Heinz Winkler, previously one of the youngest 3-Star Chefs in the world, award-winning, including the Ferderal Cross of Merit, at 21 years of age Germany’s most frequently 3-Star awarded Chef, will be honored on June 8, 2018 in Nymphenburg Castle by the Bavarian Minister of Economic Affairs. The Theme: The preservation of values and passing them on to further generations.

 

You are being honored, because you’ve done so much for the next generation. How specifically?

I trained Christian Jürgens, Cornelia Poletto, Heinz Beck, Peter Knogl including countless others and they have all done great things. Whether they have a Star or not, whoever has been trained under me will never stand in front of an empty stove.

 

 

You’re known as a strict Chef.

What does everyone have against discipline? A strict regimen also means bringing the best out of your workers. Anyway, I’ve become a bit calmer with age.

 

You never thought about a television career?

A long time ago I was once at Kerner, at the beginning of the circus that is made around Chefs today. After that, I started getting totally different guests coming to me at the Residenz Aschau, they wanted to meet a Show Star, the enjoyment of food wasn’t even a priority.

 

New guests aren’t always bad…

Well, nowadays you have mini-series around Chefs just because they sear two sides of a trout.  So goes the Chef, so goes the guests. It’s not league. I once had a cook apply who eventually wanted to be a TV Chef. These are weird times.

 

Maybe classic cuisine isn’t in style?

Nonsense! We’ve survived a lot of fads in the kitchen. Haute cuisine followed Nouvelle cuisine, organic, molecular, fusion. Bottom line: Classic will never die. It’s like with music. It’s important for a Star Chef to find their own style and not run behind whatever trends. It’s important they put their name to original, independent creations.

 

You have developed a Kitchen style: The Cuisine Vital.

As Bocuse swore off the end of Nouvelle Cuisine in 1988, and everyone tripped over themselves to rush back to heavy regional cuisine, it was clear to me: Never go backwards! With my Cuisine Vital I focused right at the start with fresh herbs, edible flowers and no heavy sauces. Eating also consumes energy. The guest should stand up from the table feeling good and not flop right into a bed.

 

What about Organic?

Apart from the fact that many of our products are organic in the Residenz Aschau, the idea of ​​organic farming basically means the careful handling of resources, rely on the regional, and the talent of “Making a lot of magic from a few things”. Whoever can master that is not only in good standing culinary-wise, but economically as well.

 

That’s why so many people want to be TV Chefs…

(Laughs) Yea, probably, because to financially run a restaurant or even a kitchen is far more than being “just good at cooking”.

 

You must know, that you haven’t just cooked a 3-star level for 10 years at Tanris, but have also worked very profitably for the owner Fritz Eichbauer.

Right. Cook away, don’t worry about if we turn a profit he said to me then. I replied: If you plan to blow three hundred thousand Deutschmarks a year, and we all work here without turning a profit, wouldn’t it be better to just use the money on a nice long vacation? After that he revised my contract and gave me charge not only for cooking but also purchasing and calculation.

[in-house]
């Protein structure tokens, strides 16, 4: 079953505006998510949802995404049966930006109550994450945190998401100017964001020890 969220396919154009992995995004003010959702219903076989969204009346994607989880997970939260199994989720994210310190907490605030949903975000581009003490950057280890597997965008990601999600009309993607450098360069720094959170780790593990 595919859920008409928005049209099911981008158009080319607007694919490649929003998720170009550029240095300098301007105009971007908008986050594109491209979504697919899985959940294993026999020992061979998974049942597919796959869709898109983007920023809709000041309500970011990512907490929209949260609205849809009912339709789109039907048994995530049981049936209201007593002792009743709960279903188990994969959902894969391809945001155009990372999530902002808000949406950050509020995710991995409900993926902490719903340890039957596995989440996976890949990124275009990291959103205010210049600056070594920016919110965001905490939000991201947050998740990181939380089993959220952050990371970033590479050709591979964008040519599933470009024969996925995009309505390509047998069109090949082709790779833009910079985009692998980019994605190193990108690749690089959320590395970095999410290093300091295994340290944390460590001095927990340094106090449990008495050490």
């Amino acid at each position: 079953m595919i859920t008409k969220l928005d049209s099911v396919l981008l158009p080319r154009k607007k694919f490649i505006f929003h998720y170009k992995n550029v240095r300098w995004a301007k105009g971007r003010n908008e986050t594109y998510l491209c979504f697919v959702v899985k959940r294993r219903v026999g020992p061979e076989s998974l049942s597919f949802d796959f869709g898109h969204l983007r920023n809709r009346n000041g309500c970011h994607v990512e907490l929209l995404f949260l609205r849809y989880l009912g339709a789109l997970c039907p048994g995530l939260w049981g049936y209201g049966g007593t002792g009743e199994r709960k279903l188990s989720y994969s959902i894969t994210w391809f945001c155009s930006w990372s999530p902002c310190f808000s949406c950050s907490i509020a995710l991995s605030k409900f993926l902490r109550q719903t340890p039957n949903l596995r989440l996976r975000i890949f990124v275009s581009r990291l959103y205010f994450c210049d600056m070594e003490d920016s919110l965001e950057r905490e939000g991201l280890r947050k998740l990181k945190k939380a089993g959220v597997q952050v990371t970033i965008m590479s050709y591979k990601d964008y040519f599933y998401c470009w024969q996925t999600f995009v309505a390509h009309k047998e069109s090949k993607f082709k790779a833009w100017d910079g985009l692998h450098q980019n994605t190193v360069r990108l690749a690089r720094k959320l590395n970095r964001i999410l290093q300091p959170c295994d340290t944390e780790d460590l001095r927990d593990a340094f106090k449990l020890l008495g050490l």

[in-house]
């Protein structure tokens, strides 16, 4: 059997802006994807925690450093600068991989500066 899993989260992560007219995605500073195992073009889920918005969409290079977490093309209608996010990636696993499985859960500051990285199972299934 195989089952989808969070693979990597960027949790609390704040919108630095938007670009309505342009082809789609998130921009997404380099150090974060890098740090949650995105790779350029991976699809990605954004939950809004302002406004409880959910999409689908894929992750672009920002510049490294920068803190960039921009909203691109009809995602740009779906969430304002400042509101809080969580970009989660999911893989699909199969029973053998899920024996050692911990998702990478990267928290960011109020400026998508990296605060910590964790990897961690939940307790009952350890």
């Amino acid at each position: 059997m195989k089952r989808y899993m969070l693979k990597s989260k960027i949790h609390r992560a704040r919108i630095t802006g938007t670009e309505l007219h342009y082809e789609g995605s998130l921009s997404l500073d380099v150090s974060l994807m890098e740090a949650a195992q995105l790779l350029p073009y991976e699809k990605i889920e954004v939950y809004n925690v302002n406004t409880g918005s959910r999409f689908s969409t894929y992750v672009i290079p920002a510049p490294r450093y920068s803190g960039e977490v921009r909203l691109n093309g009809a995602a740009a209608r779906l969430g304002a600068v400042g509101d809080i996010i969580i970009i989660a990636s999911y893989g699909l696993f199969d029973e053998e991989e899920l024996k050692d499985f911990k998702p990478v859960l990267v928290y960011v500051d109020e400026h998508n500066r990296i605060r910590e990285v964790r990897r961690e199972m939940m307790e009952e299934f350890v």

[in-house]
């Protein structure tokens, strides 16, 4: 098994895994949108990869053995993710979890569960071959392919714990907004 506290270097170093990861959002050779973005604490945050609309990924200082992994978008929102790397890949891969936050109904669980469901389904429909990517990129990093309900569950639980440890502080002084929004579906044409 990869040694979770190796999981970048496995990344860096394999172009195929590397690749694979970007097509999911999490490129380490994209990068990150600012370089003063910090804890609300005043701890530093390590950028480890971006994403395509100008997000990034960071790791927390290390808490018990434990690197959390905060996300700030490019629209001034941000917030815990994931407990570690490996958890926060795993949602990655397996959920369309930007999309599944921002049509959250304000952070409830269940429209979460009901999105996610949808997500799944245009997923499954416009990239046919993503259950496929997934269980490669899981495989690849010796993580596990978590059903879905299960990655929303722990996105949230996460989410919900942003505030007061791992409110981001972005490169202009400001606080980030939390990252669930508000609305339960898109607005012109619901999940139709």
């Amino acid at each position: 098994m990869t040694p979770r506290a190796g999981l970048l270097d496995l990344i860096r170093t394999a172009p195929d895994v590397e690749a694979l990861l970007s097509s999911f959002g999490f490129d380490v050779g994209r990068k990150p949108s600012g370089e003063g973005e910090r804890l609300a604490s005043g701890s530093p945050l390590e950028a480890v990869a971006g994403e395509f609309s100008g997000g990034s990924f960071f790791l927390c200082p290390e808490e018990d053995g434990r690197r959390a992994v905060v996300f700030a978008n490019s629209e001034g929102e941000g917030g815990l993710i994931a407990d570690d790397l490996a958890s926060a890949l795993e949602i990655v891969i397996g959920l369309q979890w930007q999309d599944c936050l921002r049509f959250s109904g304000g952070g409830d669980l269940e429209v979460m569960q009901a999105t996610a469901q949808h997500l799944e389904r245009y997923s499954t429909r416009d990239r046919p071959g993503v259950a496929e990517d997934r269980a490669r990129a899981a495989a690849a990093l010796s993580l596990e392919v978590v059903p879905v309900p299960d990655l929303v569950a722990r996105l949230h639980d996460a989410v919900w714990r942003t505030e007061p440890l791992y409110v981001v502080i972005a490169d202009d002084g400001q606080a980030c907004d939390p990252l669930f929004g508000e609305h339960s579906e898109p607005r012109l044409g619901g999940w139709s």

After Tanris, in 1991 you bought the fixer-upper Residenz in Aschau – not exactly a small investment.

A double-digit million loan, but the bank was well aware of my business acumen.

 

Nowadays Star kitchens are under the protection of a hotel.

That is correct. It’s easier to make up for financial losses and it’s a boon to the hotels reputation. Good cooks who want to live their life creatively and do not want to assume any financial responsibility for their work are advised to use their careers in the hospitality industry.

 

Your Residenz is also a Hotel…

(Laughs) Yes, but I still have an eye on all the costs pertaining to all areas.

 

What are the main requirements for becoming a good cook?

Well, there is the craft. The preparation of classic dishes that comes with that. Sauces, Jus, that needs to be there. Breaking down meats and fish is a foundation. Building on that, they need to create their own flavor, “Food-pairing” means that today. Flavors that match and give the palate a new taste. Try, taste, discard, try again. Cooking is an on-going process that is never finished.

 

From the fruits of your labor, you could have long retired.

Yes. Cooking is passion. As with an artist, painter, writer or musician. You don’t just stop.

 

The Michelin Guide Stars – For years, you’ve held the high 2-star level, but had at 21 years the 3 coveted stars, even at 31 you would have been the youngest Chef that had 3 stars. Does that bother you if you “only” have 2 stars?

If you have achieved everything in life, then you would also like to stop working. I see myself on a 3-star level, but at the moment the moment the Michelin Guide testers are measuring with different scales, which doesn’t necessarily detract from the award.

The type of stress that comes with the stars, you can just look at all the Chefs trying to get away from the catagorization, because in the long run you can’t take it mentally or physically. Or you can only hold onto it for only a short time. The highest level requires the highest effort. A daily marathon.

 

Where do you go to eat, when you eat out?

To the best! With only the best inspirations, nothing average. Also the Alm in Südtirol with the best bacon, or the little fish shack on the beach with the best grilled calamari or even a colleague with stars and their own style.

 

Thank you for the interview, Heinz!